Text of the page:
Looking back over the past few years, we can see an undeniable and unsettling trend.
Each year, the scale and complexity of cyber-attacks increases, while businesses increase spending on security for their networks and corporate data.
Although fortifying protection with additional security does help, the number of successful attacks keeps growing. Businesses continue to be compromised and the costs associated with those breaches only go up.
To better understand this problem we first must understand the tactics used by cybercriminals. First, the unfortunate reality is that a great many cyber-thieves collaborate with one another.
The market for Cybercrime as a Service (CaaS) provides inexpensive, end to end offerings for every type of attack. Services include new malware development, hackers for hire, large scale access to infected PCs, and exploit development. But the offerings don’t stop there.
There is an entire segment dedicated to the liquidation of stolen data, ranging from usernames and passwords to bank and credit card account information. At every step, there are measures in place to ensure success.
Additionally, cybercriminals understand the challenges faced by today’s security companies. They maintain their advantage by staying on the offensive and using the element of surprise as they create new threats.
Cybercriminals have developed distribution techniques for threats which aim to overwhelm the security industry’s capacity. The primary tactic is to rapidly create new malware variants and deliver them in very low volume.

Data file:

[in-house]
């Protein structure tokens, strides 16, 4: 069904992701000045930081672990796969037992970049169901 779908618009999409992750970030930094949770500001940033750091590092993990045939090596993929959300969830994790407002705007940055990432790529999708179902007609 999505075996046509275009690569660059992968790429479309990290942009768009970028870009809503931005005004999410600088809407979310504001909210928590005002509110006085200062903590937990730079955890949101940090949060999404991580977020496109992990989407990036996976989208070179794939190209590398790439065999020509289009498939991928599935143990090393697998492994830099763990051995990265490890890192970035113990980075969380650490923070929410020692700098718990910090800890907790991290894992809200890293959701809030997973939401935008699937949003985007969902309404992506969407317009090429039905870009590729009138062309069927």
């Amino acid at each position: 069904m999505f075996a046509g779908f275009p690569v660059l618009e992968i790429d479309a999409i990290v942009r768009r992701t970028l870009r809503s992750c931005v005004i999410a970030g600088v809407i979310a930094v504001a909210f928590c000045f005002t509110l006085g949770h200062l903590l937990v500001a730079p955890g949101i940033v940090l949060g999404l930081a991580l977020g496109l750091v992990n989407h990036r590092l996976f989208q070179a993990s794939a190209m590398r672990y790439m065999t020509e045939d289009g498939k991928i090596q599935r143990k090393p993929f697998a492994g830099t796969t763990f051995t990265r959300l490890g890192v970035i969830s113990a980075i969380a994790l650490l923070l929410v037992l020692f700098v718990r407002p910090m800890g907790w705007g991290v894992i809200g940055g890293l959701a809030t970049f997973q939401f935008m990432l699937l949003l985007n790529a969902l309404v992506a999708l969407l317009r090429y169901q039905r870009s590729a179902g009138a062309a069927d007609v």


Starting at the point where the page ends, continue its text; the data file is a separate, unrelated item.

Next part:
This low volume distribution makes it more difficult for security vendors to encounter and identify the threat, which means the threat will go undetected longer.
As with most criminal activity, the primary focus of cybercrime is financial gain. This can be accomplished in many ways, but the typical methods involve collecting sensitive data and selling it or using it to commit fraud.
These threats are usually difficult to detect on an infected system. On the other end of the spectrum are threats that use extortion and ransom tactics.
These infections, known as ransomware, encrypt data on your system and demand payment for the decryption key. In both cases, data and the money it’s worth are the targets.
Because no security solution can be 100% effective at preventing every attack, businesses need to take measures to ensure their data is secure.
This means using encryption technology as well as secure backup for sensitive data. In addition, as security vendors create more innovative protection, it’s up to businesses to layer their security appropriately and stay on top of threat trends.
While the advancements in threat detection and remediation technology are improving security, businesses and consumers alike need to be aware of malware risks and act accordingly when transacting and doing business online.
Read more about the recent wave of Cryptolocker ransomware attacks and what you can do to protect yourself by clicking here.